“Then again, what if everything didn’t?” Downey smugly concludes, suggesting that the “electric” car isn’t every bit as toxic and stupid as a petrol-powered dentist’s drill would be.

So, okay Robert, what if all cars were electric?

A few images relevant, for rather basic reasons, to that suggested reality:


coal plants



Multiply as needed to create a world of a billion+ new “electric” automobiles…

Correction: Nissan Leaf Actually Gets 28 MPG

egg In a previous post, DbC reported that the miles-per-gallon performance of the Nissan Leaf was 38. Turns out this was a major over-estimate, as explained by physicist Tom Murphy.

If one focuses, as the peddlers of the things push and count on us to do, only on the charge-to-wheels aspect of the question, the numbers look very good. Murphy’s explanation:

How do electric cars or other electric/hybrids stack up? In order of performance: the Chevy Volt gets 35 miles from a 16 kWh battery for a consumption of 45 kWh/100-mi; the Nissan Leaf gets 73 miles from its 24 kWh battery for 33 kWh/100-mi; and the pricey Tesla has a 244 mile range using a 53 kWh battery, for 22 kWh/100-mi. The MPG equivalent of these three figures is approximately 80, 110, and 170, respectively. All are much better deals than gasoline cars deliver, primarily because the electrical drive system is far more efficient than the typical 20% gasoline engine.

The reality, though, is that charge-to-wheels is only half the process. What about production-to-charge, or the question of what it takes to put the power into the so-called electric vehicle’s battery? Murphy again:

In order to deliver 30 kWh to your house to fully charge the Leaf’s 24 kWh battery bank, for example—incorporating the charge efficiency this time, the source of electricity becomes a highly relevant factor. Two-thirds of our electricity comes from fossil fuel plants, typically converting 35% of the fossil fuel thermal energy into electricity. Only 90% of this makes it through the transmission system, on average. If your electricity comes from a fossil fuel plant, the 30 kWh delivered to your house took about 95 kWh of fossil fuel energy. The 73 miles the Leaf travels on a full charge now puts it at an energy efficiency of 130 kWh/100-mi. The MPG equivalent number is 28 MPG. From a carbon-dioxide standpoint, you’d be better off burning the fossil fuel directly in your car.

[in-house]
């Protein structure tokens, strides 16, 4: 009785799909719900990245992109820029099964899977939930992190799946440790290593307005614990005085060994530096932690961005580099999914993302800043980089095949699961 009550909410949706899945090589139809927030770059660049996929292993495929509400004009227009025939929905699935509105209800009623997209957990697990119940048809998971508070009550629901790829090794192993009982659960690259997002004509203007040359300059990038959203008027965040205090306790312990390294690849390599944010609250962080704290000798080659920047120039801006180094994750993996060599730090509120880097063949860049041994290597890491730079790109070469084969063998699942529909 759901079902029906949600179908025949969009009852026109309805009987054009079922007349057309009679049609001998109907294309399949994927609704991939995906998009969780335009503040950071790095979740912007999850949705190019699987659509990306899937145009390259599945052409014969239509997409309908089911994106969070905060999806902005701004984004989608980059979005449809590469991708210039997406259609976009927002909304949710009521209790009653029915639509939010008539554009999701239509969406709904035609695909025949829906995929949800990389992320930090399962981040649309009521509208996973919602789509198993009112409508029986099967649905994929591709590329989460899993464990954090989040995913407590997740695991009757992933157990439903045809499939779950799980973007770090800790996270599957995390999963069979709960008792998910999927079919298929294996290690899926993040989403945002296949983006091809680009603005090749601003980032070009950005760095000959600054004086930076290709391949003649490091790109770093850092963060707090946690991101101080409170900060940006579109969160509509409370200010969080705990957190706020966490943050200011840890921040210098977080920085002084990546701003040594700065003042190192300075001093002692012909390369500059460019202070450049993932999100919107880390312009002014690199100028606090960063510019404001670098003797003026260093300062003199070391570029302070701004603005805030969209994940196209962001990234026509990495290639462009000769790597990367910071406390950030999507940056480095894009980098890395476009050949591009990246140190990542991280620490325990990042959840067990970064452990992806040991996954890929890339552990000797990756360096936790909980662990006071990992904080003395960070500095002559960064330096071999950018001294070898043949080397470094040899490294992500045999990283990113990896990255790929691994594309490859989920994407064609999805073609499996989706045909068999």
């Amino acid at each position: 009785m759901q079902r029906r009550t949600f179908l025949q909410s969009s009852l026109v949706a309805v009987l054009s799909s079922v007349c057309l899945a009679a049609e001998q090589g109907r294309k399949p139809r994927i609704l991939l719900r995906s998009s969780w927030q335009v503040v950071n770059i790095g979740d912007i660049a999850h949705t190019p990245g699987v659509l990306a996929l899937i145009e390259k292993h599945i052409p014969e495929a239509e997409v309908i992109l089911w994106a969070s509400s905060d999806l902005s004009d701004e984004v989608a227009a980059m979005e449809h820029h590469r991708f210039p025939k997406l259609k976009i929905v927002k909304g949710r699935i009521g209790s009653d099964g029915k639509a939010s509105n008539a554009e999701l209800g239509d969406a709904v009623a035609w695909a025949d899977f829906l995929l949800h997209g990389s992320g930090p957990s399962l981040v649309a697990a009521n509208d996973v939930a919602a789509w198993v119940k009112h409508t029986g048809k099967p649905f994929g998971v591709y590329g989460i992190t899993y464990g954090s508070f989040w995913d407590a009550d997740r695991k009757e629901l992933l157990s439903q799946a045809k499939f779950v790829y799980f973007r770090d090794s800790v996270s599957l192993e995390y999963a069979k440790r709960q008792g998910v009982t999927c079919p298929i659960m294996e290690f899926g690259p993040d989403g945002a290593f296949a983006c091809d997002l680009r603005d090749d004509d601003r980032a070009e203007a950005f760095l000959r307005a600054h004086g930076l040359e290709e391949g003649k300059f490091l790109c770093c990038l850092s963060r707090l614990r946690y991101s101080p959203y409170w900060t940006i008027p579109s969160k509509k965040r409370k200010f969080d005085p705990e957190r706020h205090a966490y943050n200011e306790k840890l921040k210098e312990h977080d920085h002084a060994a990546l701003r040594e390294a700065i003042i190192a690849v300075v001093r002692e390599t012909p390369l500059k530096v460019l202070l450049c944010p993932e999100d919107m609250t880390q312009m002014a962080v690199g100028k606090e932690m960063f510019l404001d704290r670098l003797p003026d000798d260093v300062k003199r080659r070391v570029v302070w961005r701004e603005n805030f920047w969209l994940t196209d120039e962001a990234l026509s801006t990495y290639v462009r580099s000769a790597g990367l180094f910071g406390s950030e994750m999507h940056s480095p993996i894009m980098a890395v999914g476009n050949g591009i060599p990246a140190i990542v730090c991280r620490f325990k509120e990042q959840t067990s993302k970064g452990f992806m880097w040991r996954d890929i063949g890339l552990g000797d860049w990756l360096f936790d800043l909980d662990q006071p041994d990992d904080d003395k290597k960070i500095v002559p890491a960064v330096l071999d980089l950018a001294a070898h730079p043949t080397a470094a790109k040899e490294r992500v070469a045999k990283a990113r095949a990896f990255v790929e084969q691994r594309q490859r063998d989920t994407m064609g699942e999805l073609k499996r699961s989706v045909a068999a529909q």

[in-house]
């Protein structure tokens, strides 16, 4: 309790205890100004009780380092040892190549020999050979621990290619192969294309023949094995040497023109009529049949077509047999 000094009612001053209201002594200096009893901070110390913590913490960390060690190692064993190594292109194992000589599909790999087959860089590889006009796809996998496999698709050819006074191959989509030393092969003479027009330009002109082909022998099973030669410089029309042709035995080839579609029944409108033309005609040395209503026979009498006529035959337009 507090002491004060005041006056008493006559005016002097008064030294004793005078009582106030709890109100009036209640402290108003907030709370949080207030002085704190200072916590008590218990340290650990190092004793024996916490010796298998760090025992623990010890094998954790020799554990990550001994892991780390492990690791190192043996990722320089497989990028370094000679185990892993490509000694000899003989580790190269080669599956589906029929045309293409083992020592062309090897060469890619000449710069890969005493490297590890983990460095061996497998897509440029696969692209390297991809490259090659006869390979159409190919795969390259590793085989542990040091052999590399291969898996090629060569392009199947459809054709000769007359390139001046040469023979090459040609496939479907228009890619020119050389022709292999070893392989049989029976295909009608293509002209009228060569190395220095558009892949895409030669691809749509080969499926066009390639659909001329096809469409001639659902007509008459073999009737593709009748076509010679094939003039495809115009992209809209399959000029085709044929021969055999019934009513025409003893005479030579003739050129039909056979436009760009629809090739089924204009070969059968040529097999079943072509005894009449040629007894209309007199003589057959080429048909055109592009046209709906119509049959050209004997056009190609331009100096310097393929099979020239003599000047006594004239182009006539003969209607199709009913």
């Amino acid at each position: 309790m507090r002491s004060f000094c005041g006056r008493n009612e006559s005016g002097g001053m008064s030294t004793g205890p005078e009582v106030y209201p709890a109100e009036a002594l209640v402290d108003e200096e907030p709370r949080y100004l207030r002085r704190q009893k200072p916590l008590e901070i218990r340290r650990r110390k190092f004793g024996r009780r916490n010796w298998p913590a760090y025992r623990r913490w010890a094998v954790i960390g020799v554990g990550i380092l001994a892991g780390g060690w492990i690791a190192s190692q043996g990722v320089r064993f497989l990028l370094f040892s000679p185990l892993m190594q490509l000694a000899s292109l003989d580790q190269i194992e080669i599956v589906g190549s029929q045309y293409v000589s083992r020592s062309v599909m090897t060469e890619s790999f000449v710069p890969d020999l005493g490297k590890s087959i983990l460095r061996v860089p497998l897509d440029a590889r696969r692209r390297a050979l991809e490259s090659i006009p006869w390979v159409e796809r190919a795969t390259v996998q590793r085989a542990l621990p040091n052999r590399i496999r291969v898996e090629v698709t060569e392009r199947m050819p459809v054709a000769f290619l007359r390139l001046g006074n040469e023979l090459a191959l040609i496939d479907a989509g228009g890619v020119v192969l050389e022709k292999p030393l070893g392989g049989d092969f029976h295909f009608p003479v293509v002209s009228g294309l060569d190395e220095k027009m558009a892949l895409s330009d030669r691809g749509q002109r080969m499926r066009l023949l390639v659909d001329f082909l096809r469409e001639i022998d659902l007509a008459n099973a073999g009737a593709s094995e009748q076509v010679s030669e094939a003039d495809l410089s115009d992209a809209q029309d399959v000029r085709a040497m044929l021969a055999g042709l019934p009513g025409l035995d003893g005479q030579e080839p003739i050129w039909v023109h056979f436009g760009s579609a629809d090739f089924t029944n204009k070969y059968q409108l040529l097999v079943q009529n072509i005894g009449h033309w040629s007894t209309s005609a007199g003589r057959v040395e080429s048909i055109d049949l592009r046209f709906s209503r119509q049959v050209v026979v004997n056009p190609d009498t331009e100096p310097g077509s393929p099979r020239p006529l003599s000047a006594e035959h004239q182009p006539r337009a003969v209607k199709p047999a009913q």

Nissan’s Coal-Powered Leaf: Range = 73, Not 100

coal loader Turns out the EPA (hardly a tough skeptic on this crucial capitalist push) says the Nissan Leaf, when brand-new, will have a driving range of 73, not 100, miles.

In other words, in its marketing efforts, Nissan exaggerates this key number by 37 percent.  (Par for the course in our market-totalitarian “up to” culture.)

Of course, even Nissan admits that the Leaf battery, which stores the burnt coal or natural gas or fissioned uranium on which the Leaf ultimately runs, will, like all batteries, decay over time.  Nissan says ordinary decay will take the battery down to 80 percent capacity after five years.

If Nissan is fudging that figure by roughly the same percentage of its range lies, in 5 years, the preening fools who spend the $35,000+ it takes to get a Leaf and a home charger might have a coal-car than can go maybe 50 miles total.  Five years after that?  Who knows?